I returned to Donald Link's restaurant 'Herbsaint' in the Warehouse district in New Orleans for a meal. When I was in New Orleans last year, I had my favorite meal there, and I wanted to retread some of those steps. This salad was remarkable--the grilled flavor of the squid, balanced by the sweet melon and the earthiness of the pumpkin seeds, with mint and lemon flavors singing throughout the salad made it memorable and I I want to recreate it.
The grilled squid could be substituted with small grilled shrimp, or even chicken in a pinch.
Honeydew melon and watermelon in small diced size bites.
A handful of pumpkin seeds tossed it, and then the rest is lemon, mint, a sprinkle of pumpkin seed oil with salt and pepper. Simple and marvelous.

Wednesday, July 6, 2011

The Thinking Girls Treasury of Real Princesses

I was at the American Library Association (ALA) annual meeting in New Orleans and met some of the wonderful women of Goose Bottom Books (including the author, Shirin Yim Bridges, who penned this wonderful collection and is pictured here in front of her books). I was there in the first place because I am on the board of a small non-profit that publishes four books aimed at children who have cancer and their families. We are trying to get libraries to consider buying these books, so we got a table in the exhibition hall, where we found ourselves surrounded by other small publishing groups. I was there with my two eldest sons, and we are definitely book people at heart--but the sorts of things the people around us were doing, in terms of creativity and uniqueness, was impressive. Just our kind of people, it turns out.

My favorite of the group was the Goose Bottom Books people. I really loved their idea. They have a wonderful line of books aimed at younger girls and one that is about to 'hatch'. The initial premise is that girls are smart--they want to think about things, and they want to learn. Learn about what? How about learning more about real women? People who actually existed, who took charge of their lives and made a difference. Some we have heard of, some we have not. The series take a world-wide look at women of history--the series on princesses includes: Hatshepsut of Egypt, Artemisia of Caria, Sorghaghtani of Mongolia, Qutlugh Terkan Khatun of Kirman, Isabella of Castile, and Nur Jahan of India. All the major empires of the ancient world are represented, but most will be unfamiliar names--only Isabella, who along with her husband Ferdinand sponsored Columbus' voyage, is liekly to be recognized. So through these books, young girls (and boys) can learn about the early and second wave empires of the world. Brilliant!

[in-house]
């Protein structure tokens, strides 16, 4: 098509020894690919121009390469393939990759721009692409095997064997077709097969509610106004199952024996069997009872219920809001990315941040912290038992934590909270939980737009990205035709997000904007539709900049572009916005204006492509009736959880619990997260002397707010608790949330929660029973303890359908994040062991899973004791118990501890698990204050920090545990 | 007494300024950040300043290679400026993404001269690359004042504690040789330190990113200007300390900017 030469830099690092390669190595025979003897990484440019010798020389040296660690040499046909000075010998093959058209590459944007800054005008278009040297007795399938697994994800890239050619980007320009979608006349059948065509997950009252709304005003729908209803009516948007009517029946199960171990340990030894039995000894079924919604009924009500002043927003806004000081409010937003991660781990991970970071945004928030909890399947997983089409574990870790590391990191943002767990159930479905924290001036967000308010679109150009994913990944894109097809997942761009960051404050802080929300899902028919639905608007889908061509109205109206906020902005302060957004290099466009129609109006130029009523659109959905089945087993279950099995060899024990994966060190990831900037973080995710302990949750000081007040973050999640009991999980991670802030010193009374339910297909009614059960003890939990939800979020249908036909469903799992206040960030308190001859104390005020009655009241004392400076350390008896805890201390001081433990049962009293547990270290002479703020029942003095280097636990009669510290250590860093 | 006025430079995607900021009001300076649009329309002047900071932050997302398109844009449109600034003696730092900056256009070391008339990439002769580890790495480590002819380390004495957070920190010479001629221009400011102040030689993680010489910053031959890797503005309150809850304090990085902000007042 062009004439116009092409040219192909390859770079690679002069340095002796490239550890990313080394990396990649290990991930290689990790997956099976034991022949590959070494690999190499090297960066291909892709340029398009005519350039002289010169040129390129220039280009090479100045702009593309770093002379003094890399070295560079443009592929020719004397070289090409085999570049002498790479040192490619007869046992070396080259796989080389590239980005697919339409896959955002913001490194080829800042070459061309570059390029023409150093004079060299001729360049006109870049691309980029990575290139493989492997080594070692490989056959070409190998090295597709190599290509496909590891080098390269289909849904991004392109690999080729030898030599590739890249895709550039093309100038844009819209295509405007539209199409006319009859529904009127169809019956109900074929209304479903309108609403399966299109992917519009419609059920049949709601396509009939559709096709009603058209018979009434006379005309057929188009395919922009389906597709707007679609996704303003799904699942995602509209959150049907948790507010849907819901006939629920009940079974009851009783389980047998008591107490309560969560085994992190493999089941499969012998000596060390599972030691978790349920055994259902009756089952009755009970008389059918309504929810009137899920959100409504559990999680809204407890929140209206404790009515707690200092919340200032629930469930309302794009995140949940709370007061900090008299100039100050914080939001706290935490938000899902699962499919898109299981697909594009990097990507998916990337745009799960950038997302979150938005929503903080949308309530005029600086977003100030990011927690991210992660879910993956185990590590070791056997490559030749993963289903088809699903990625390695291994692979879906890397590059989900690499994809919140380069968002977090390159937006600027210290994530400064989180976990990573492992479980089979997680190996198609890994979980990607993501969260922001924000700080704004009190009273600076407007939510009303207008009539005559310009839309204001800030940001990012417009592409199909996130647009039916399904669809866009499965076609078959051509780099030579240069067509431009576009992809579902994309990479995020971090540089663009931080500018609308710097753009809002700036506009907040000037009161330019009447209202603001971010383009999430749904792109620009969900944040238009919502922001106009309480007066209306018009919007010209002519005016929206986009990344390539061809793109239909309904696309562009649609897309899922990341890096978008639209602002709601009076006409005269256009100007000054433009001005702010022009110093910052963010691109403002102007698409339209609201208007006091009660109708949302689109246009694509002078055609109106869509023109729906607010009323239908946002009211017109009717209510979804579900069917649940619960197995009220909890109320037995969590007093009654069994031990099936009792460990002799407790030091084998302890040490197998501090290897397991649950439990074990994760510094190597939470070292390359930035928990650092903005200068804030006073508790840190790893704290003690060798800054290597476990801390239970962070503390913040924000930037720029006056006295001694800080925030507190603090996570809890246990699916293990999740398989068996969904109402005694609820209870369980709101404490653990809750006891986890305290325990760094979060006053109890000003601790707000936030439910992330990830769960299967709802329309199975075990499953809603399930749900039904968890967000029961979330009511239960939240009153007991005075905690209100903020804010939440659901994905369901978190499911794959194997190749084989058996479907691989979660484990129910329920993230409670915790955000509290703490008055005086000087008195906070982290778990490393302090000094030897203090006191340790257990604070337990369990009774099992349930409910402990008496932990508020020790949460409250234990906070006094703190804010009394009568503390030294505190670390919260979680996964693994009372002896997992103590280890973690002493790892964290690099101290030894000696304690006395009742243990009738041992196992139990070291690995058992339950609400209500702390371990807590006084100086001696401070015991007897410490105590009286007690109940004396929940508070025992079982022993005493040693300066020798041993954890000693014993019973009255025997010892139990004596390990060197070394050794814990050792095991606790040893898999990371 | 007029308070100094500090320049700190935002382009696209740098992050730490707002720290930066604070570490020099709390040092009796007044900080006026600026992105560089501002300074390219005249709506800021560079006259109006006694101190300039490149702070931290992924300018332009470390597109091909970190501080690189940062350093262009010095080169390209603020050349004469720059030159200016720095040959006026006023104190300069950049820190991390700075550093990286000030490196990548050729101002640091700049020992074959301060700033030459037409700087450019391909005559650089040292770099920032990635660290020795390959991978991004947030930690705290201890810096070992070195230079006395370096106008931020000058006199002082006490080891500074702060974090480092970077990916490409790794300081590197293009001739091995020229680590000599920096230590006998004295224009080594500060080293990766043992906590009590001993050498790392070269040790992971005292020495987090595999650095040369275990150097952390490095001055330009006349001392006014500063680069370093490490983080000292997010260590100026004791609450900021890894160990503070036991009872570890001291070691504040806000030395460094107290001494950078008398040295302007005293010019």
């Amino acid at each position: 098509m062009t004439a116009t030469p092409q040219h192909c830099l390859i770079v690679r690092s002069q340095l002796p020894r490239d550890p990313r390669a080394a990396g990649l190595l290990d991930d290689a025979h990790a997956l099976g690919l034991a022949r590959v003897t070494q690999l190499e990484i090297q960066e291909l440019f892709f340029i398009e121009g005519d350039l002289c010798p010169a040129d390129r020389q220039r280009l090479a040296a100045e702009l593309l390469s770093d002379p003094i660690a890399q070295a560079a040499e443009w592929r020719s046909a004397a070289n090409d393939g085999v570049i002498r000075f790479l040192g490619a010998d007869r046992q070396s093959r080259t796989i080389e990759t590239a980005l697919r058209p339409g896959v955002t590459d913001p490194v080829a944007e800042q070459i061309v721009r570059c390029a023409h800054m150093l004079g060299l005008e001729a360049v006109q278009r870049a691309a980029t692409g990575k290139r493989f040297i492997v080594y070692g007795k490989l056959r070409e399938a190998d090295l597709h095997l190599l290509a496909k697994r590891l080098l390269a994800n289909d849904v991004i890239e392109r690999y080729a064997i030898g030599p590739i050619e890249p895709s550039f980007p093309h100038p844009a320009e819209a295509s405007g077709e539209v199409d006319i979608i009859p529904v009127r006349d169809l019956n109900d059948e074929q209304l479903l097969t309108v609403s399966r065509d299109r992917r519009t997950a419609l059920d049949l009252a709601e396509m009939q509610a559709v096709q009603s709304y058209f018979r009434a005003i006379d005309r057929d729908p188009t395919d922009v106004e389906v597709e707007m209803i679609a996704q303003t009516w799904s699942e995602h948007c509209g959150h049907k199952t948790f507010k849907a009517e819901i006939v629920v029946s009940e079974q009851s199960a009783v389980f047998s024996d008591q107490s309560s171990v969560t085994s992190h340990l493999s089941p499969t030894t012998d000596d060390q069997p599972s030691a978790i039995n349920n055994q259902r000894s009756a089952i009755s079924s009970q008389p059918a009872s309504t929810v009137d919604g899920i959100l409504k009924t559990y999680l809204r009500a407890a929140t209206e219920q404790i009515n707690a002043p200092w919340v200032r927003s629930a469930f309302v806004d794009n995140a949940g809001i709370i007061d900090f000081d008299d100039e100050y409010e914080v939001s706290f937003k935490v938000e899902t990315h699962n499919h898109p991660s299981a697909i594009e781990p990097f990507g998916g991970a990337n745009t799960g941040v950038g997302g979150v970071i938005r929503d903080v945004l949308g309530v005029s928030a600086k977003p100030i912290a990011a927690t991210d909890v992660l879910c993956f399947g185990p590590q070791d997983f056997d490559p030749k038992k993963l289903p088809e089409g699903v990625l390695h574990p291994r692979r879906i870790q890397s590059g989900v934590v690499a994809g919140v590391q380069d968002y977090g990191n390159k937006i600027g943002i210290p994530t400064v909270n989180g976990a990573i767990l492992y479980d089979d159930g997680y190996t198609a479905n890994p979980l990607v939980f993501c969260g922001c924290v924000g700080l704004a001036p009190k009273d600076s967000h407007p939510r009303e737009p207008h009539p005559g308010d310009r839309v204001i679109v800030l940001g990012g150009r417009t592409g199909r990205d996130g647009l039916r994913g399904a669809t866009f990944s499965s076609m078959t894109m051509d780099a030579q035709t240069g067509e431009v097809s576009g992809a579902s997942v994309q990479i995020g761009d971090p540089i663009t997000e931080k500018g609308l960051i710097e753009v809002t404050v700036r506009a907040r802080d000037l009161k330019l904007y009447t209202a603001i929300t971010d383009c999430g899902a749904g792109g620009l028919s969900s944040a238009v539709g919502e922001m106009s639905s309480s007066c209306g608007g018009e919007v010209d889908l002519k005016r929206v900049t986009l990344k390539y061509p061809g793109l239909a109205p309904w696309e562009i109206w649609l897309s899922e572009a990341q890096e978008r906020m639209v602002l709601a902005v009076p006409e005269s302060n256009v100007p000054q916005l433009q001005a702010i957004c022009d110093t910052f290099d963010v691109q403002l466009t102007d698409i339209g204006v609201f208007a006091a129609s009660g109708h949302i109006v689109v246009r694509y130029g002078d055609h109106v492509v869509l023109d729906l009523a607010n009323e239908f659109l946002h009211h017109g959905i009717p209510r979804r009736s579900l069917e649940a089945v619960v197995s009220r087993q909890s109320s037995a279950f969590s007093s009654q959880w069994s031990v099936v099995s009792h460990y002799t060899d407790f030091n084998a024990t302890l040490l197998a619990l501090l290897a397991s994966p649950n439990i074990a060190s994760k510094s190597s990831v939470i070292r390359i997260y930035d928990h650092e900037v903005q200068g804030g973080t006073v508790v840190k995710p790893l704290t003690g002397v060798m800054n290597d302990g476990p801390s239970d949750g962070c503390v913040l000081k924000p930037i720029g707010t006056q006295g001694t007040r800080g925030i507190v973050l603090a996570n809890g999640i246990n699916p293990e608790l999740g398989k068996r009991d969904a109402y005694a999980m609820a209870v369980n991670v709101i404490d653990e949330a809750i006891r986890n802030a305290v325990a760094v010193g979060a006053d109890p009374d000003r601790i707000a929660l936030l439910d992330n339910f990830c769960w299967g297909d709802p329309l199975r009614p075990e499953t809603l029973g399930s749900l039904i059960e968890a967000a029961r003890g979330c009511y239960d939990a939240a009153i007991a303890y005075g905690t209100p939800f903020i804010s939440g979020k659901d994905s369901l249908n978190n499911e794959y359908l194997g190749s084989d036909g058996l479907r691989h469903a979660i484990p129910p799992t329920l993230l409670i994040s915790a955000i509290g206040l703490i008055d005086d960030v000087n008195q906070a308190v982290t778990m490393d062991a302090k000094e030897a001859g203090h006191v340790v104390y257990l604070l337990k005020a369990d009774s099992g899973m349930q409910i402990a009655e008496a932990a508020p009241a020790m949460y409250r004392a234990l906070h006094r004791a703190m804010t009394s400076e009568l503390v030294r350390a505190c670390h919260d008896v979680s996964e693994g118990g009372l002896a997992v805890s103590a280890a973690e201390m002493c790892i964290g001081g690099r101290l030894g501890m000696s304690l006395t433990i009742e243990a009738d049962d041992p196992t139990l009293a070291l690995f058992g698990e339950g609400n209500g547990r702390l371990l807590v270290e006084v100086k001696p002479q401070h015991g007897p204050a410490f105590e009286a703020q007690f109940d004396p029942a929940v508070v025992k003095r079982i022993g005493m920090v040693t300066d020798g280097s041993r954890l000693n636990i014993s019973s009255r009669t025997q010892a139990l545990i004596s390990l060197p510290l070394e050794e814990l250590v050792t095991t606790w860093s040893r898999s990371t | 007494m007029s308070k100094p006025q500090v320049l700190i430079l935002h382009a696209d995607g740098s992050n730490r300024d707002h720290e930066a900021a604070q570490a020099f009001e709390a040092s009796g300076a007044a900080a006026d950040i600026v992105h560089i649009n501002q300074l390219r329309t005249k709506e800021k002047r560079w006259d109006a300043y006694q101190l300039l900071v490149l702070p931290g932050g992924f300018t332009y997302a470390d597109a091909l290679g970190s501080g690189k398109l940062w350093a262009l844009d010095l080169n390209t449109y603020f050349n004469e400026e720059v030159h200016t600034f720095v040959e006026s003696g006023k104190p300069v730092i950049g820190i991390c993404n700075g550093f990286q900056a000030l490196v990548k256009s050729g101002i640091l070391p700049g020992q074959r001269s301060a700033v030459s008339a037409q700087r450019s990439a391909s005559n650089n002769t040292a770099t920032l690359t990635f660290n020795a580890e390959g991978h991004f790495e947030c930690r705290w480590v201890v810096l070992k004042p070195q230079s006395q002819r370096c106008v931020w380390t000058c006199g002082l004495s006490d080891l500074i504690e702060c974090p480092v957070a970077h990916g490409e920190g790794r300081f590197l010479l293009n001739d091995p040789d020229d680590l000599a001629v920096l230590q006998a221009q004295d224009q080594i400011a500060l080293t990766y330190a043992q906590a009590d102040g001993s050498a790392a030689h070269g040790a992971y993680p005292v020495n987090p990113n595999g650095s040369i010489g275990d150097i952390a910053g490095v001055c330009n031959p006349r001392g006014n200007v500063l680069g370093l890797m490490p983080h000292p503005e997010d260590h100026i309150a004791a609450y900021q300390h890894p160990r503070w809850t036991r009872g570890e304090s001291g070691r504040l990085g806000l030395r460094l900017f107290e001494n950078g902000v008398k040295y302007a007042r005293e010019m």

The series about to come out is The Thinking Girl's Treasury of Dastardly Dames--women who are more infamous than famous--this crew includes a fair share of familiar faces--Mary Tudor ("Bloody Mary", Elizabeth's half sister), Marie Antoinette, and Cleopatra, to name a few.

Tuesday, July 5, 2011

The Dilemma (2010)

I am not fond of movies where the trailer promises slapstick comedy between two oversized men (Vinve Vaughn and Kevin James) but delivers a serious package about how to approach secrets, infidelity, and delivering bad news.  Fortunately for me, the later is much more appealing to me than the former.  But what is up with that?  Do they think we won't notice this movie has no more humor than would be expected to be found in everyday life?
In any case, the dilemma of this movie is a true difficulty.  Nick (James) and Ronny (Vaughn) have been friends since college--theirs is an 'opposites attract' friendship that they have spun into a business partnership as well.  Ronny is the salesman and Nich is the brains.  In the midst of a high pressure deal, where they have sold a product they have not yet been able to create and are on a deadline, Ronny sees Nick's wife cheating on him--in broad daylight and with such ease as to make it clear this is not the first time.
What should Ronny do?  He doesn't want to throw Nick off his work game, but he is also very uncomfortable with what he knows.  So he tells no one, and starts his slow progression towards implosion.  He starts slowly, but quickly gathers momentum to the point, where he is on the verge of losing his best friend, his soon-to-be-fiance, and his livlihood.  Ok, that's a lot.  The thing I liked abou this movie is that it portrayed male friends who are very close, but don't much express emotions in a very emotional situation, where everything that can go wrong does go wrong.  A cautionary tale that does have the occasional laugh-out-loud moment but is largely a drama.  Nicely done, Ron Howard.

Monday, July 4, 2011

Pork Rillettes a la John Besh

This was another wonderful dish from Luke Restaurant. It might be time to buy John Besh's cookbook....

1 pound lard
3 onions, chopped
1 (4- to 5-pound) boneless Boston butt pork roast
Salt, to taste
Freshly ground black pepper, to taste
5 cloves garlic, chopped
1 rib celery, halved
1 quart chicken stock
1 cup dry white wine
2 sprigs fresh thyme
2 bay leaves
1 teaspoon crushed red pepper flakes

Melt the lard in a large enameled cast-iron pot with a lid over moderate heat. Add the onions and cook, stirring occasionally, until they are soft and translucent, about 10 minutes. While the onions are cooking, cut the pork into large pieces and season with salt and pepper.

Add the pork to the pot along with the garlic, celery, chicken stock, wine, thyme, bay leaves and pepper flakes. Increase the heat to medium-high and bring to a gentle boil. Reduce the heat to low, cover and slowly simmer for 3 hours.

Remove the pork from the pot and place in the bowl of a standing mixer fitted with a paddle attachment, and mix on low speed.

Remove and discard the celery, thyme sprigs and bay leaves from the pot. Slowly add the remaining broth from the pot to the meat in the mixer bowl, continuing to mix at low speed until all the broth has been incorporated back into the meat. Season with salt and pepper. Pack the cooled pork in a terrine or in small sterilized jars. Cover well and refrigerate. Jarred rillettes will keep for 6 months.